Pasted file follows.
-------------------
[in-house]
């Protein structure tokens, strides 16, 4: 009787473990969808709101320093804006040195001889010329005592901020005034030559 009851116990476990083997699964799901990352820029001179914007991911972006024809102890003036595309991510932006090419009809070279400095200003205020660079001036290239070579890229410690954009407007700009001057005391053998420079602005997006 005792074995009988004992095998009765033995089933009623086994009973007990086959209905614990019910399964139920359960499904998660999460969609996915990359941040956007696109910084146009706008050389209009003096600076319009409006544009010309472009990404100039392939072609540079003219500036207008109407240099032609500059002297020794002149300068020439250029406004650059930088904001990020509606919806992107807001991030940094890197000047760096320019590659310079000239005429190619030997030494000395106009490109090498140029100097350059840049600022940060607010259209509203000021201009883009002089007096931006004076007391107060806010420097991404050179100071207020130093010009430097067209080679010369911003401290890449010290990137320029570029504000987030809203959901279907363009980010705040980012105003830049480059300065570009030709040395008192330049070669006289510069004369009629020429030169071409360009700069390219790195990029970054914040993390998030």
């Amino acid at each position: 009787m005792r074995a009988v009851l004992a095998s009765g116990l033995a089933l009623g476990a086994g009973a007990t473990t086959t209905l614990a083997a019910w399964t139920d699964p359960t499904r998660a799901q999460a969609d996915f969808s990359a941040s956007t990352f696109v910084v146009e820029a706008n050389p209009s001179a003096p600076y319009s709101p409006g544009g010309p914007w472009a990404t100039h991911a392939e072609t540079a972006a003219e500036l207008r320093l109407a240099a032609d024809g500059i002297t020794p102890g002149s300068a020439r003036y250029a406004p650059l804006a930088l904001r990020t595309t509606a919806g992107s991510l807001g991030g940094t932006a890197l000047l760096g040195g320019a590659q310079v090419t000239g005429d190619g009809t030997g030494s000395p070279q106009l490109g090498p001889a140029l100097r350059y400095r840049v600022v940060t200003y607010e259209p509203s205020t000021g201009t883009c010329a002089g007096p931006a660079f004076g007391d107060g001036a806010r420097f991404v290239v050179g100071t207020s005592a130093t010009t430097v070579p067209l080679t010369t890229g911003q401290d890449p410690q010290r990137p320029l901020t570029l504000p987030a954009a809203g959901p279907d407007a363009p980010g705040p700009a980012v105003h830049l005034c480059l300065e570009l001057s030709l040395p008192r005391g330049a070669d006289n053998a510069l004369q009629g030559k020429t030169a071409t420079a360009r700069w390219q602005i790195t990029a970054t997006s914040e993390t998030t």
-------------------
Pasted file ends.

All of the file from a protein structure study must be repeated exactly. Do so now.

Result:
[in-house]
């Protein structure tokens, strides 16, 4: 009787473990969808709101320093804006040195001889010329005592901020005034030559 009851116990476990083997699964799901990352820029001179914007991911972006024809102890003036595309991510932006090419009809070279400095200003205020660079001036290239070579890229410690954009407007700009001057005391053998420079602005997006 005792074995009988004992095998009765033995089933009623086994009973007990086959209905614990019910399964139920359960499904998660999460969609996915990359941040956007696109910084146009706008050389209009003096600076319009409006544009010309472009990404100039392939072609540079003219500036207008109407240099032609500059002297020794002149300068020439250029406004650059930088904001990020509606919806992107807001991030940094890197000047760096320019590659310079000239005429190619030997030494000395106009490109090498140029100097350059840049600022940060607010259209509203000021201009883009002089007096931006004076007391107060806010420097991404050179100071207020130093010009430097067209080679010369911003401290890449010290990137320029570029504000987030809203959901279907363009980010705040980012105003830049480059300065570009030709040395008192330049070669006289510069004369009629020429030169071409360009700069390219790195990029970054914040993390998030």
């Amino acid at each position: 009787m005792r074995a009988v009851l004992a095998s009765g116990l033995a089933l009623g476990a086994g009973a007990t473990t086959t209905l614990a083997a019910w399964t139920d699964p359960t499904r998660a799901q999460a969609d996915f969808s990359a941040s956007t990352f696109v910084v146009e820029a706008n050389p209009s001179a003096p600076y319009s709101p409006g544009g010309p914007w472009a990404t100039h991911a392939e072609t540079a972006a003219e500036l207008r320093l109407a240099a032609d024809g500059i002297t020794p102890g002149s300068a020439r003036y250029a406004p650059l804006a930088l904001r990020t595309t509606a919806g992107s991510l807001g991030g940094t932006a890197l000047l760096g040195g320019a590659q310079v090419t000239g005429d190619g009809t030997g030494s000395p070279q106009l490109g090498p001889a140029l100097r350059y400095r840049v600022v940060t200003y607010e259209p509203s205020t000021g201009t883009c010329a002089g007096p931006a660079f004076g007391d107060g001036a806010r420097f991404v290239v050179g100071t207020s005592a130093t010009t430097v070579p067209l080679t010369t890229g911003q401290d890449p410690q010290r990137p320029l901020t570029l504000p987030a954009a809203g959901p279907d407007a363009p980010g705040p700009a980012v105003h830049l005034c480059l300065e570009l001057s030709l040395p008192r005391g330049a070669d006289n053998a510069l004369q009629g030559k020429t030169a071409t420079a360009r700069w390219q602005i790195t990029a970054t997006s914040e993390t998030t």